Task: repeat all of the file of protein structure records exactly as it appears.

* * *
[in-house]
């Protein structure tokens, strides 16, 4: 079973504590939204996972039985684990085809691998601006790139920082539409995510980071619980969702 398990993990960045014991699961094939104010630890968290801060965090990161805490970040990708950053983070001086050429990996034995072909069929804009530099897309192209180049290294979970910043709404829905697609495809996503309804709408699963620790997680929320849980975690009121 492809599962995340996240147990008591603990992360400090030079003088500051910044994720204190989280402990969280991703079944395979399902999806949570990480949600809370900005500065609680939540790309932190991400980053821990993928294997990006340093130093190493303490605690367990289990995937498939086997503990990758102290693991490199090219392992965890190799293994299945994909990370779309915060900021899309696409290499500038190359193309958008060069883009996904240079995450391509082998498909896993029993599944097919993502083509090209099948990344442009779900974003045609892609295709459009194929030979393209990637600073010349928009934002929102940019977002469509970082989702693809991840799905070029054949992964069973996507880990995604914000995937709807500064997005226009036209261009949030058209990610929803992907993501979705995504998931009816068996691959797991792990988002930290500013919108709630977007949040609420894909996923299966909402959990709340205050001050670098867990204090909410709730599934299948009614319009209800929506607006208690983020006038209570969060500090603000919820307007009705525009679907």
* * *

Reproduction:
[in-house]
């Protein structure tokens, strides 16, 4: 079973504590939204996972039985684990085809691998601006790139920082539409995510980071619980969702 398990993990960045014991699961094939104010630890968290801060965090990161805490970040990708950053983070001086050429990996034995072909069929804009530099897309192209180049290294979970910043709404829905697609495809996503309804709408699963620790997680929320849980975690009121 492809599962995340996240147990008591603990992360400090030079003088500051910044994720204190989280402990969280991703079944395979399902999806949570990480949600809370900005500065609680939540790309932190991400980053821990993928294997990006340093130093190493303490605690367990289990995937498939086997503990990758102290693991490199090219392992965890190799293994299945994909990370779309915060900021899309696409290499500038190359193309958008060069883009996904240079995450391509082998498909896993029993599944097919993502083509090209099948990344442009779900974003045609892609295709459009194929030979393209990637600073010349928009934002929102940019977002469509970082989702693809991840799905070029054949992964069973996507880990995604914000995937709807500064997005226009036209261009949030058209990610929803992907993501979705995504998931009816068996691959797991792990988002930290500013919108709630977007949040609420894909996923299966909402959990709340205050001050670098867990204090909410709730599934299948009614319009209800929506607006208690983020006038209570969060500090603000919820307007009705525009679907």